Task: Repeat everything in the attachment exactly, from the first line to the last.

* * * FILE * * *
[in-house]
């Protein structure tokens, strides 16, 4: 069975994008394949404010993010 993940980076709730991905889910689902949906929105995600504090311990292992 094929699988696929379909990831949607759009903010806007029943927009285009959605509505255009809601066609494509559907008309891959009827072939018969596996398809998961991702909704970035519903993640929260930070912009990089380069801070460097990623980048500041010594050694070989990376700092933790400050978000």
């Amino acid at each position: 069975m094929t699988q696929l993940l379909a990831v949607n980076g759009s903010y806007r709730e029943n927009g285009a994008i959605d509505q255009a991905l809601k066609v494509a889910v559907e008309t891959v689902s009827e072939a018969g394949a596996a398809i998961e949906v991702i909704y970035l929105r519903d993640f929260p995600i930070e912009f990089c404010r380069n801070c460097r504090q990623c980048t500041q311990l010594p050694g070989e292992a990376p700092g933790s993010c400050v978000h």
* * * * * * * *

[in-house]
């Protein structure tokens, strides 16, 4: 069975994008394949404010993010 993940980076709730991905889910689902949906929105995600504090311990292992 094929699988696929379909990831949607759009903010806007029943927009285009959605509505255009809601066609494509559907008309891959009827072939018969596996398809998961991702909704970035519903993640929260930070912009990089380069801070460097990623980048500041010594050694070989990376700092933790400050978000």
């Amino acid at each position: 069975m094929t699988q696929l993940l379909a990831v949607n980076g759009s903010y806007r709730e029943n927009g285009a994008i959605d509505q255009a991905l809601k066609v494509a889910v559907e008309t891959v689902s009827e072939a018969g394949a596996a398809i998961e949906v991702i909704y970035l929105r519903d993640f929260p995600i930070e912009f990089c404010r380069n801070c460097r504090q990623c980048t500041q311990l010594p050694g070989e292992a990376p700092g933790s993010c400050v978000h």